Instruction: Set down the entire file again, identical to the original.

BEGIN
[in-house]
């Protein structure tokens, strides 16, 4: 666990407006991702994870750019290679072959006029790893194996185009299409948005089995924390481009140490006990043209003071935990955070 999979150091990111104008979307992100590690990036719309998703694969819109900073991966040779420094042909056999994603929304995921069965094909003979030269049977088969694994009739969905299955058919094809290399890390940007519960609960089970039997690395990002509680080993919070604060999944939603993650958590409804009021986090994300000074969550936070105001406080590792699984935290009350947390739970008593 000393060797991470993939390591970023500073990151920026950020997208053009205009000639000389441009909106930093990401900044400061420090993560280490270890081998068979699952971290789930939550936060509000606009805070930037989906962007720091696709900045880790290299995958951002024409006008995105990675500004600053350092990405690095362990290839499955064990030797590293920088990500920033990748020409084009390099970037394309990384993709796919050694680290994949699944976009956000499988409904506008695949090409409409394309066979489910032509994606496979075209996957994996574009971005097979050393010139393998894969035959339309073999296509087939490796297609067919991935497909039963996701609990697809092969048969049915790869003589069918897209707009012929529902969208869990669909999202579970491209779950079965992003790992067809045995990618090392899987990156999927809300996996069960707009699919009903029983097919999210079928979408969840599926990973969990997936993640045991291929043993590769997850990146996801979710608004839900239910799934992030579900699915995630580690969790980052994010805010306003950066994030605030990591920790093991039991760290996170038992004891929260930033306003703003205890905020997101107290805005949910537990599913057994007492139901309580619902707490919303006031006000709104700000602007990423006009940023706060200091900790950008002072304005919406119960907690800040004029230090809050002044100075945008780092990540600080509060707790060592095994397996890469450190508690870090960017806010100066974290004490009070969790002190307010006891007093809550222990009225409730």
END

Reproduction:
[in-house]
């Protein structure tokens, strides 16, 4: 666990407006991702994870750019290679072959006029790893194996185009299409948005089995924390481009140490006990043209003071935990955070 999979150091990111104008979307992100590690990036719309998703694969819109900073991966040779420094042909056999994603929304995921069965094909003979030269049977088969694994009739969905299955058919094809290399890390940007519960609960089970039997690395990002509680080993919070604060999944939603993650958590409804009021986090994300000074969550936070105001406080590792699984935290009350947390739970008593 000393060797991470993939390591970023500073990151920026950020997208053009205009000639000389441009909106930093990401900044400061420090993560280490270890081998068979699952971290789930939550936060509000606009805070930037989906962007720091696709900045880790290299995958951002024409006008995105990675500004600053350092990405690095362990290839499955064990030797590293920088990500920033990748020409084009390099970037394309990384993709796919050694680290994949699944976009956000499988409904506008695949090409409409394309066979489910032509994606496979075209996957994996574009971005097979050393010139393998894969035959339309073999296509087939490796297609067919991935497909039963996701609990697809092969048969049915790869003589069918897209707009012929529902969208869990669909999202579970491209779950079965992003790992067809045995990618090392899987990156999927809300996996069960707009699919009903029983097919999210079928979408969840599926990973969990997936993640045991291929043993590769997850990146996801979710608004839900239910799934992030579900699915995630580690969790980052994010805010306003950066994030605030990591920790093991039991760290996170038992004891929260930033306003703003205890905020997101107290805005949910537990599913057994007492139901309580619902707490919303006031006000709104700000602007990423006009940023706060200091900790950008002072304005919406119960907690800040004029230090809050002044100075945008780092990540600080509060707790060592095994397996890469450190508690870090960017806010100066974290004490009070969790002190307010006891007093809550222990009225409730």